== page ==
Definify.com

Webster 1913 Edition


No

No

(nō)
,
Adj.
[OE.
no
,
non
, the same word as E.
none
; cf. E.
a
,
an
. See
None
.]
Not any; not one; none;
as, yes, we have
no
bananas
; – often used as a quantifier.
Let there be
no
strife . . . between me and thee.
Gen. xiii. 8.
That goodness is
no
name, and happiness
no
dream.
Byron.
☞ In Old England before a vowel the form non or noon was used. “No man.” “Noon apothercary.”
Chaucer.

No

,
adv.
[OE.
no
,
na
, AS.
nā
;
ne
not +
ever. AS.
ne
is akin to OHG.
ni
, Goth.
ni
, Russ.
ne
, Ir., Gael. & W.
ni
, L.
ne
, Gr.
νη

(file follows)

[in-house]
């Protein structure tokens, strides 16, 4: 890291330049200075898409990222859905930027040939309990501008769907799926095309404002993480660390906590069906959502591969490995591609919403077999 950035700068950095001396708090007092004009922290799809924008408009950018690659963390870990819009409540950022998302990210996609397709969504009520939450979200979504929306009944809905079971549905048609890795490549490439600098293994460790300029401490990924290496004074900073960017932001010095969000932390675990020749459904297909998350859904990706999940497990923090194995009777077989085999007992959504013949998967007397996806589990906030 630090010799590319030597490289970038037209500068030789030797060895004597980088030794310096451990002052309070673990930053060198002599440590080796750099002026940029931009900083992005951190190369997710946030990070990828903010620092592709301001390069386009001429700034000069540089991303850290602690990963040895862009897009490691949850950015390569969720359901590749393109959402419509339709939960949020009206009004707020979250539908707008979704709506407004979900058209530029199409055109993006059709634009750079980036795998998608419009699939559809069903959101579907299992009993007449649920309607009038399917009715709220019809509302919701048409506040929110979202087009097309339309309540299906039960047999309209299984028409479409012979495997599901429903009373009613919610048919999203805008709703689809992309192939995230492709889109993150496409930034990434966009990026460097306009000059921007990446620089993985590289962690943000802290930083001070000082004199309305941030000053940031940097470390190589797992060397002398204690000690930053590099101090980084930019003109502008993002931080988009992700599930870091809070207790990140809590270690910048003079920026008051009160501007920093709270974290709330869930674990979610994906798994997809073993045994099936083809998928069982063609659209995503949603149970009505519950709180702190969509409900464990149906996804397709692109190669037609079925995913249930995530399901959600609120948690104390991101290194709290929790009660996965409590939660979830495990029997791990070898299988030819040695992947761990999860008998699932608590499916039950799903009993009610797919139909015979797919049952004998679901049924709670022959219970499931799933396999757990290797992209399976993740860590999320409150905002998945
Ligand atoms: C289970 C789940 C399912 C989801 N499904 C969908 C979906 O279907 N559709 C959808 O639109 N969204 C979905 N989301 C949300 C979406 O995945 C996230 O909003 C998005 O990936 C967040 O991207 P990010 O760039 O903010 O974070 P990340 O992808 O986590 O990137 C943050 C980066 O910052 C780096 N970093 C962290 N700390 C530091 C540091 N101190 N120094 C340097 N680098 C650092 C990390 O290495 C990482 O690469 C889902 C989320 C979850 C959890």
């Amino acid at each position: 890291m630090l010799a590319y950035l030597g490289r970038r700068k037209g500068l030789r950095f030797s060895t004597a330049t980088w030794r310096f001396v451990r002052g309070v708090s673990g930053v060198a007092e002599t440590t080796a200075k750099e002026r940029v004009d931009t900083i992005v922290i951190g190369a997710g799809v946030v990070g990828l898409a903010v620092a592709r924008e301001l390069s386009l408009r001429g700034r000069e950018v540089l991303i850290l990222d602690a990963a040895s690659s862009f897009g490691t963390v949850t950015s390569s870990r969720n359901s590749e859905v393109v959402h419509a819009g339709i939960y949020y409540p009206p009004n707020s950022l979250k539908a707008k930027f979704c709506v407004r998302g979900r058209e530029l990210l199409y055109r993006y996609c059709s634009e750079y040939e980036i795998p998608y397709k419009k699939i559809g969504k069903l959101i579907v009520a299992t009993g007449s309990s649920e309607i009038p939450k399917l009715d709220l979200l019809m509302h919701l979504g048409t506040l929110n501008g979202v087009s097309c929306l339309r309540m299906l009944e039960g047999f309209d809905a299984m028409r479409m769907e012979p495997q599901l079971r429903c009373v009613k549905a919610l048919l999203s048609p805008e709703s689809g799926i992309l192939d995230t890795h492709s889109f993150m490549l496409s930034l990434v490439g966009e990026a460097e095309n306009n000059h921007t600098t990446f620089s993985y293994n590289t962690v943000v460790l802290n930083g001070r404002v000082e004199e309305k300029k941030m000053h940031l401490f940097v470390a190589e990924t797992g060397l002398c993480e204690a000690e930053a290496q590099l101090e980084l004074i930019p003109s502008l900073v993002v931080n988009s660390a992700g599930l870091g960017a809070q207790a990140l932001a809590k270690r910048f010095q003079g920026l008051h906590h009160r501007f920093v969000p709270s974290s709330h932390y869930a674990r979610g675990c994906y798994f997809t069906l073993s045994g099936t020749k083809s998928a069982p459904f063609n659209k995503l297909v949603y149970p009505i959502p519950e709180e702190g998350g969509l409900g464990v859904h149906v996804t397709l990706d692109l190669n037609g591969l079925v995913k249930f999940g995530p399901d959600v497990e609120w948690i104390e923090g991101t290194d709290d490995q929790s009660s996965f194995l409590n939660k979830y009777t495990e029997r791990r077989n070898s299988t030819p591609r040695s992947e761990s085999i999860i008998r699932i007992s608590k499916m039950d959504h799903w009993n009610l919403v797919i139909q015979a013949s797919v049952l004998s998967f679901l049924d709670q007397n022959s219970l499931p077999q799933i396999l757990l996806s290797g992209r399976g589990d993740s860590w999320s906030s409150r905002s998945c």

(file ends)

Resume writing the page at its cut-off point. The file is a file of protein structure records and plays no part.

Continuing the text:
(in comp.), Skr.
na
, and also to E. prefix
un-
. √ 193. See
Aye
, and cf.
Nay
,
Not
,
Nice
,
Nefarious
.]
Nay; not; not at all; not in any respect or degree; – a word expressing negation, denial, or refusal. Before or after another negative, no is emphatic.
We do
no
otherwise than we are willed.
Shakespeare
I am perplx’d and doubtful whether or
no

I dare accept this your congratulation.
Coleridge.
There is none righteous,
no
, not one.
Rom. iii. 10.
No
! Nay, Heaven forbid.
Coleridge.

No

(nō)
,
Noun.
;
pl.
Noes
(nōz)
.
1.
A refusal by use of the word no; a denial.
2.
A negative vote; one who votes in the negative;
as, to call for the ayes and
noes
; the
noes
have it.

Webster 1828 Edition


No

NO.

an abbreviation of number.

Definition 2021


See also: Appendix:Variations of "no"

French

Noun

 m (countable and uncountable, plural nôs)

  1. (uncountable) noh (Japanese theatrical genre)
  2. (countable) a noh play

Anagrams


Friulian

Etymology

From Latin nōs.

Pronoun

  1. we

See also